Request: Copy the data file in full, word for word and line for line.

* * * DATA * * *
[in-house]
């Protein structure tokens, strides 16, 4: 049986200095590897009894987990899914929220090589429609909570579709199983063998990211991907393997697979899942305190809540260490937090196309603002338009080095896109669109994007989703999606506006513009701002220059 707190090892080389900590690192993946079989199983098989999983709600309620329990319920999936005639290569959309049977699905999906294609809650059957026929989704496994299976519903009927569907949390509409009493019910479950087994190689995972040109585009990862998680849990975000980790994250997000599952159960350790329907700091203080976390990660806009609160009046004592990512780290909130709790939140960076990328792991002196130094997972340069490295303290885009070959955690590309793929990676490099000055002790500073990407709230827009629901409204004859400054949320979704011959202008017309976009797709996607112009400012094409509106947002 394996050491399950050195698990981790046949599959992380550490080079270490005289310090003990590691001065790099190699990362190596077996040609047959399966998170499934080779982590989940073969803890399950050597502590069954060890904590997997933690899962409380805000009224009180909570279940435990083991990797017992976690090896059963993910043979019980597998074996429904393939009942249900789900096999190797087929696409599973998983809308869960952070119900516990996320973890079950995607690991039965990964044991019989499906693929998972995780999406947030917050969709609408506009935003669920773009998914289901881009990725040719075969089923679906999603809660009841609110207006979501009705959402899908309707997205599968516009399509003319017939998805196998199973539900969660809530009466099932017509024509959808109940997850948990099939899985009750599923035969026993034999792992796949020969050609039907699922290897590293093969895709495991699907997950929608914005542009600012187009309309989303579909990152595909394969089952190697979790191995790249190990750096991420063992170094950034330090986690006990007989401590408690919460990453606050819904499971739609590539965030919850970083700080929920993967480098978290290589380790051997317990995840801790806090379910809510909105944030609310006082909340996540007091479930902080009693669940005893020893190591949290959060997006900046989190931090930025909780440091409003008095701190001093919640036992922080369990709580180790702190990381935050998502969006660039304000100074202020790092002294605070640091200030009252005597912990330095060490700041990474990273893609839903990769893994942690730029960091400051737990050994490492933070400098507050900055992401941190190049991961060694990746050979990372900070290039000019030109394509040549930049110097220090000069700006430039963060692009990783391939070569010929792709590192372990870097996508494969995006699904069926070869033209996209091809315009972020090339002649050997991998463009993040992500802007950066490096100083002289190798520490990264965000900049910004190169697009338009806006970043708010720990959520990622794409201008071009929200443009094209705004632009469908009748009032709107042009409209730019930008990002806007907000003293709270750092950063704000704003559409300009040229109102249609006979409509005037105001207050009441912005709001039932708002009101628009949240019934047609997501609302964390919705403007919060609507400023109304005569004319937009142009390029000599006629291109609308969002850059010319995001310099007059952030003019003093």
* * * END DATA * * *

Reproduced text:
[in-house]
């Protein structure tokens, strides 16, 4: 049986200095590897009894987990899914929220090589429609909570579709199983063998990211991907393997697979899942305190809540260490937090196309603002338009080095896109669109994007989703999606506006513009701002220059 707190090892080389900590690192993946079989199983098989999983709600309620329990319920999936005639290569959309049977699905999906294609809650059957026929989704496994299976519903009927569907949390509409009493019910479950087994190689995972040109585009990862998680849990975000980790994250997000599952159960350790329907700091203080976390990660806009609160009046004592990512780290909130709790939140960076990328792991002196130094997972340069490295303290885009070959955690590309793929990676490099000055002790500073990407709230827009629901409204004859400054949320979704011959202008017309976009797709996607112009400012094409509106947002 394996050491399950050195698990981790046949599959992380550490080079270490005289310090003990590691001065790099190699990362190596077996040609047959399966998170499934080779982590989940073969803890399950050597502590069954060890904590997997933690899962409380805000009224009180909570279940435990083991990797017992976690090896059963993910043979019980597998074996429904393939009942249900789900096999190797087929696409599973998983809308869960952070119900516990996320973890079950995607690991039965990964044991019989499906693929998972995780999406947030917050969709609408506009935003669920773009998914289901881009990725040719075969089923679906999603809660009841609110207006979501009705959402899908309707997205599968516009399509003319017939998805196998199973539900969660809530009466099932017509024509959808109940997850948990099939899985009750599923035969026993034999792992796949020969050609039907699922290897590293093969895709495991699907997950929608914005542009600012187009309309989303579909990152595909394969089952190697979790191995790249190990750096991420063992170094950034330090986690006990007989401590408690919460990453606050819904499971739609590539965030919850970083700080929920993967480098978290290589380790051997317990995840801790806090379910809510909105944030609310006082909340996540007091479930902080009693669940005893020893190591949290959060997006900046989190931090930025909780440091409003008095701190001093919640036992922080369990709580180790702190990381935050998502969006660039304000100074202020790092002294605070640091200030009252005597912990330095060490700041990474990273893609839903990769893994942690730029960091400051737990050994490492933070400098507050900055992401941190190049991961060694990746050979990372900070290039000019030109394509040549930049110097220090000069700006430039963060692009990783391939070569010929792709590192372990870097996508494969995006699904069926070869033209996209091809315009972020090339002649050997991998463009993040992500802007950066490096100083002289190798520490990264965000900049910004190169697009338009806006970043708010720990959520990622794409201008071009929200443009094209705004632009469908009748009032709107042009409209730019930008990002806007907000003293709270750092950063704000704003559409300009040229109102249609006979409509005037105001207050009441912005709001039932708002009101628009949240019934047609997501609302964390919705403007919060609507400023109304005569004319937009142009390029000599006629291109609308969002850059010319995001310099007059952030003019003093």